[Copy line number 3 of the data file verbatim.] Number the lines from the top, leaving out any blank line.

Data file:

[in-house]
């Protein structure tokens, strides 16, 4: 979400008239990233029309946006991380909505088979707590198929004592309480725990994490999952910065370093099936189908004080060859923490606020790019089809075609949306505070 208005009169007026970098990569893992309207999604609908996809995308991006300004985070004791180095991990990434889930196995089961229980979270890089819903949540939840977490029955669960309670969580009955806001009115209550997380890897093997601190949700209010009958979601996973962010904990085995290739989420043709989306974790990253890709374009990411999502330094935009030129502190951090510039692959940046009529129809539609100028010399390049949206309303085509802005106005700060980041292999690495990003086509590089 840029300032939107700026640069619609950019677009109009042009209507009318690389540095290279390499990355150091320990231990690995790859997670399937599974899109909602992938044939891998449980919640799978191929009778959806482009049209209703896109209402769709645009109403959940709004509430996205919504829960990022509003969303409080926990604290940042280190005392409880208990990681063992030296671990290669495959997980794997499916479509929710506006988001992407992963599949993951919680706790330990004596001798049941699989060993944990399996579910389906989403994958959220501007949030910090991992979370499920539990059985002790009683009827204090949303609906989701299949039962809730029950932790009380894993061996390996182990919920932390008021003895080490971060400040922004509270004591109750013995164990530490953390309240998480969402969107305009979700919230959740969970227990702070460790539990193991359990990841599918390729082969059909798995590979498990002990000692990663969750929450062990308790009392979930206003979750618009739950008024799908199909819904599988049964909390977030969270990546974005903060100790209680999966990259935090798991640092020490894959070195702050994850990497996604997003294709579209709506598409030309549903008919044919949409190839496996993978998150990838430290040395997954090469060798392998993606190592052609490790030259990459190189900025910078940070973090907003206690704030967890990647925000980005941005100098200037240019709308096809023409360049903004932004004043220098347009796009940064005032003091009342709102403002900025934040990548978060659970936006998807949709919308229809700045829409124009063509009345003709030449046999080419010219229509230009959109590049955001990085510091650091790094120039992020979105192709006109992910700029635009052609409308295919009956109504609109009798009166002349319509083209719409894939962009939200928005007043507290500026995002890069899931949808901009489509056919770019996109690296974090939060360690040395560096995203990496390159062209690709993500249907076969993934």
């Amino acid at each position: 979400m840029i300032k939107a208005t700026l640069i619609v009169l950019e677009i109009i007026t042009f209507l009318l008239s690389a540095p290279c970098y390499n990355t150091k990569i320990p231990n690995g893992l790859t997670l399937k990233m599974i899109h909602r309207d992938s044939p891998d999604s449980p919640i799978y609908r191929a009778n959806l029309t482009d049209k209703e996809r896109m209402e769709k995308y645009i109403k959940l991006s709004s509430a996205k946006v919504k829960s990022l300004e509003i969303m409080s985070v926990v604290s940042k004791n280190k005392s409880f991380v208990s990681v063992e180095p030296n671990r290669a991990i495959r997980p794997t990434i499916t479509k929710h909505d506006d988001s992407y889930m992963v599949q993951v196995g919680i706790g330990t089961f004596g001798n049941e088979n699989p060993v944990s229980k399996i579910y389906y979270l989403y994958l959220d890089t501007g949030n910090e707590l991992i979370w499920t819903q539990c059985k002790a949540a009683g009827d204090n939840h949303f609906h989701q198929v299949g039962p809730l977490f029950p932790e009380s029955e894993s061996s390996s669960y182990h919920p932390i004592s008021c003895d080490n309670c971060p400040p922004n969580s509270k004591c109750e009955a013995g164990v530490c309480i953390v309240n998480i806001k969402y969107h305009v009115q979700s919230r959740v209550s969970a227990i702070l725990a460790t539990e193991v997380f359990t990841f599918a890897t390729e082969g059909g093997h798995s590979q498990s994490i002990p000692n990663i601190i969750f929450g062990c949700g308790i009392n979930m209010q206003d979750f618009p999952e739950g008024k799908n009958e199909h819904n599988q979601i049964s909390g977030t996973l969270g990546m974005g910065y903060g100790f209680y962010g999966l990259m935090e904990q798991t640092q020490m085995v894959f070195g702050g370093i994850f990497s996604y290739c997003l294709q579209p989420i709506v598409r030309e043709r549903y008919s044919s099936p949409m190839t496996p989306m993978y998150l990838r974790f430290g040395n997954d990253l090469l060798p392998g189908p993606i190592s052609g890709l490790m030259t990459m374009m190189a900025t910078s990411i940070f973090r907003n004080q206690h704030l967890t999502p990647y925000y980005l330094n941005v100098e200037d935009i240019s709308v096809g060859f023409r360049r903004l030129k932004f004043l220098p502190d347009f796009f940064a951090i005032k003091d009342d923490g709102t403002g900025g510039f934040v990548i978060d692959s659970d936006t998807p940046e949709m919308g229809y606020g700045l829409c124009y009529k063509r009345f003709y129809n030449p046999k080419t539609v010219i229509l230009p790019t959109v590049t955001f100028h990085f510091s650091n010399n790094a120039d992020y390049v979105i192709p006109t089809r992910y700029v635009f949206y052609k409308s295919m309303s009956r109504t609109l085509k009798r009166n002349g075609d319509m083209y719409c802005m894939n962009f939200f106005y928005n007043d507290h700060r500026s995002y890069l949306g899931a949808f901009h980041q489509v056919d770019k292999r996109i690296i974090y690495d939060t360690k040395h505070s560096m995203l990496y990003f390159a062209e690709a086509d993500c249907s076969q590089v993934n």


């Amino acid at each position: 979400m840029i300032k939107a208005t700026l640069i619609v009169l950019e677009i109009i007026t042009f209507l009318l008239s690389a540095p290279c970098y390499n990355t150091k990569i320990p231990n690995g893992l790859t997670l399937k990233m599974i899109h909602r309207d992938s044939p891998d999604s449980p919640i799978y609908r191929a009778n959806l029309t482009d049209k209703e996809r896109m209402e769709k995308y645009i109403k959940l991006s709004s509430a996205k946006v919504k829960s990022l300004e509003i969303m409080s985070v926990v604290s940042k004791n280190k005392s409880f991380v208990s990681v063992e180095p030296n671990r290669a991990i495959r997980p794997t990434i499916t479509k929710h909505d506006d988001s992407y889930m992963v599949q993951v196995g919680i706790g330990t089961f004596g001798n049941e088979n699989p060993v944990s229980k399996i579910y389906y979270l989403y994958l959220d890089t501007g949030n910090e707590l991992i979370w499920t819903q539990c059985k002790a949540a009683g009827d204090n939840h949303f609906h989701q198929v299949g039962p809730l977490f029950p932790e009380s029955e894993s061996s390996s669960y182990h919920p932390i004592s008021c003895d080490n309670c971060p400040p922004n969580s509270k004591c109750e009955a013995g164990v530490c309480i953390v309240n998480i806001k969402y969107h305009v009115q979700s919230r959740v209550s969970a227990i702070l725990a460790t539990e193991v997380f359990t990841f599918a890897t390729e082969g059909g093997h798995s590979q498990s994490i002990p000692n990663i601190i969750f929450g062990c949700g308790i009392n979930m209010q206003d979750f618009p999952e739950g008024k799908n009958e199909h819904n599988q979601i049964s909390g977030t996973l969270g990546m974005g910065y903060g100790f209680y962010g999966l990259m935090e904990q798991t640092q020490m085995v894959f070195g702050g370093i994850f990497s996604y290739c997003l294709q579209p989420i709506v598409r030309e043709r549903y008919s044919s099936p949409m190839t496996p989306m993978y998150l990838r974790f430290g040395n997954d990253l090469l060798p392998g189908p993606i190592s052609g890709l490790m030259t990459m374009m190189a900025t910078s990411i940070f973090r907003n004080q206690h704030l967890t999502p990647y925000y980005l330094n941005v100098e200037d935009i240019s709308v096809g060859f023409r360049r903004l030129k932004f004043l220098p502190d347009f796009f940064a951090i005032k003091d009342d923490g709102t403002g900025g510039f934040v990548i978060d692959s659970d936006t998807p940046e949709m919308g229809y606020g700045l829409c124009y009529k063509r009345f003709y129809n030449p046999k080419t539609v010219i229509l230009p790019t959109v590049t955001f100028h990085f510091s650091n010399n790094a120039d992020y390049v979105i192709p006109t089809r992910y700029v635009f949206y052609k409308s295919m309303s009956r109504t609109l085509k009798r009166n002349g075609d319509m083209y719409c802005m894939n962009f939200f106005y928005n007043d507290h700060r500026s995002y890069l949306g899931a949808f901009h980041q489509v056919d770019k292999r996109i690296i974090y690495d939060t360690k040395h505070s560096m995203l990496y990003f390159a062209e690709a086509d993500c249907s076969q590089v993934n």